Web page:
She was the daughter of a Military Officer. Born at Quetta, Baluchistan, in or around 1920-21, she had a British father and Indian mother. She had total Indian looks. Her initial education and schooling was done in Bombay. She became an expert in Horse Riding, swimming, cycling, driving and skating. She was very beautiful and attractive. At the age 15, she looked quite grown up with distinct features. While in school final itself, she got offers from films. Her first film was Romantic India-36. Being an expert singer, she started singing in films. Next she acted in Badhe Chalo-37.

She was called to Calcutta to act in film ‘ Swaraj ke Sipahi ‘-37. From Calcutta, she went to Madras to do a role in a Telugu film ‘ Bhakta Jaidev ‘-38. Returning to Bombay, Radha Rani acted in Sunehra Baal-38 and then joined Wadia movietone. Here she did 7 stunt/action films.

After this she became a freelancer and acted in 18 more films of different banners. She also acted in Punjabi film ‘ Kurmai’-41. Her achievements in films were amazing. Stepping directly from school classroom onto the Silver screen, in her first 5 years of career itself, she had bagged 15 feature films. This was mainly due to to her striking screen beauty, linguistic dexterity and histrionic versatility. She was a consummate actress, singer and dancer. She was very fond of reading English literature and would spend time reading books during shooting breaks.

She made a good pair with actor Zahoor Raja in 8 films. She acted in 3 films of his production company and in film Badal-42, he directed her. her last film was Rasilee-46. After this film she got married and went to England.

Filmography- Romantic India-36, Badhe Chalo-37, Swaraj ke sipahi-37, Bhakta Jaydev-38(Telugu), Sunehra Baal-38, kahan hai manzil teri-39, Hind ka lal-40, Diamond queen-40, Jai swadesh-40, Bambaiwali-41, Manthan-41, Safed sawar-41, Seedha Rasta-41, Darpan-41, Kurmai-41(Punjabi), Swami-41, Badal-42, Motorwali-42, Sewa-42, Suhagan-42, Jungle Princess-42, Mazaq-43, Mr.Jhatpat-43, Paraya Dhan-43, Sawal-43, Bhai-43, O Panchhi-44, Ghazal-45, Laaj-46 and Rasilee-46.

By a sheer coincidence, there was another ‘Same Name Confusion’ artiste in this film- Noorjehan. This was Noorjehan Sr. Her career spanned from the silent era to 1953. To add to the confusion, she also sang few songs. A part of her career clashed with the more famous singer actress Malika-E-Tarannum, Noorjehan. This created confusion in the minds of those interested in the history of Hindi films. After a study of long time spent in gathering information about the Senior Noorjehan, we are now able to distinguish between the two artistes. For our readers, here is information on the senior Noorjehan, who had worked in film Romantic India-36.

Noorjehan-Sr.’s real name was Zebunnisa,but since there were already many Zebs in the film line,she took the name of Noorjehan. She was from a Tawayaf family of Lahore. She started with Silent film Gulnar-1930,then came All for love,chandramani,Hind ke tare,Shaliwahan etc. After doing about 10 silent films,she first appeared in a Talkie Mirza Sahibaan-1933. (The silent films were produced till sept.1934).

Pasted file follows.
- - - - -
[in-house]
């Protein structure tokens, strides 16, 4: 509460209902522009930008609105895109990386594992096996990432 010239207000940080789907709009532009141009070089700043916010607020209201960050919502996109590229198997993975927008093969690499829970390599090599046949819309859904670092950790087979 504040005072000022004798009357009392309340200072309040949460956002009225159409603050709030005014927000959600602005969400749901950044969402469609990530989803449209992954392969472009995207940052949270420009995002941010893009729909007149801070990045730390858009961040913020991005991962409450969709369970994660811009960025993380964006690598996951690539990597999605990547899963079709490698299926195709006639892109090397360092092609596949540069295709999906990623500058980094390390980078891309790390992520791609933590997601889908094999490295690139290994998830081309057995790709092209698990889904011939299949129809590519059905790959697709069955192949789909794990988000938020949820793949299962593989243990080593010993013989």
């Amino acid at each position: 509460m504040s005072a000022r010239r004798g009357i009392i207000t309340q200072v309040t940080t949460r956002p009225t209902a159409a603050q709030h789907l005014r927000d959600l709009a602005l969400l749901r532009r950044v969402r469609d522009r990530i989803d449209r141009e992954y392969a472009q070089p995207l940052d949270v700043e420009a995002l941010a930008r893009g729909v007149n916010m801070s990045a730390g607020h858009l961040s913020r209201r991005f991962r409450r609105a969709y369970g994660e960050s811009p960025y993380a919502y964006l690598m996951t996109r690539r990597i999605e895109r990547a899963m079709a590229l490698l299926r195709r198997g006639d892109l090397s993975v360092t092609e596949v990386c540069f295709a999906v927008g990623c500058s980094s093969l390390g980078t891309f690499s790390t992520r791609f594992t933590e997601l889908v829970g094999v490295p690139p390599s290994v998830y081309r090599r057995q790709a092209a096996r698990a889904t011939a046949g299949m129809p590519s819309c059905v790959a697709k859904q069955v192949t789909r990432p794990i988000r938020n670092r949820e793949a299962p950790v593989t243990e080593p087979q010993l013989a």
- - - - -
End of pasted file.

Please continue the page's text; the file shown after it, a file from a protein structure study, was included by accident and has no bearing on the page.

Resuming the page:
She was actually not a professional singer,but in those days it was compulsory for the Lady actors to sing songs also,since playback had not started. That is the reason she sang also. She did about 57 Talkie films like patit pawan,Kala wagh,Kismet ki kasauti,Vaaman avtaar,Delhi Express,Jaane aalam,karvaan e husn,Rangeela Nawab,Sati toral, Stree dharma,Romantic India,Shaahu chor,tope ka Gola,Adarsh mahila etc. After 1937,she did not get major roles and songs also diminished. Her last film was Anarkali-53.
The confusion causing films of Noorjehan Sr. are…. 1941- Radhika- sang 2 songs, Sasural- 3 songs, Ummeed-1 song. She also worked in Sikander and Red signal.
1942- Dhiraj- sang 1 song. Also acted in Chandni
1943- Adab Arz-sang 1 song. Also acted in Vish kanya
1944-No film
1945-Ghazal
1946-Jadugar, Eight days, Gwalan, Maharana Pratap, Sofia, Talwarwala
1947- Aabida, Do Bhai, Meerabai.
After retirement from films, she lived in Bombay, Dadar area. She knew Driving, so she became a Lady Driver instructor in a Driving School, to sustain for some time. Thereafter no information on her.

Coming back to today’s film Romantic India-36, it was directed by Mohan Sinha . He was born on 2-12-1903 at Indore. He studied upto matriculation in Indore. His uncle was General Bhavnani Singh, who was in the Indore state army. With his help, Mohan got in state army as a Lieutenant. However, he did not continue for long and left the army. In 1933, he started a film company at Indore-Navyug films. But due to lack of opportunities in Indore, it was closed soon.

Mohan came to Bombay, floated Krishna Films and made and directed a film ” Fashionable India”-35. It was a hit film and he got offers from Rajputana films,General FPictures, Circo and National. He worked with all of them. Sinha went to Calcutta and started Murli pictures. he made ” Swaraj ke sipahi”-37, which was a flop. he came back to Bombay and directed Industrial India-38, for General films. Then came Swastik-39, Laxmi-40,Anuradha-40 and Vanmala-41. He floated Murari Pictures in 1942 and made badlati Duniya-43 and krishnarjuna yudha-45 ( This film was appreciated by Dr. Rajendra prasad, Dr. Shamaprasad Mukherji, Veer Savarkar and Acharya kriplani also). One interesting fact about Mohan Sinha was that he directed 3 films describing India of those days, namely Fashionable India-35, Romantic india-36 and Industrial India-38.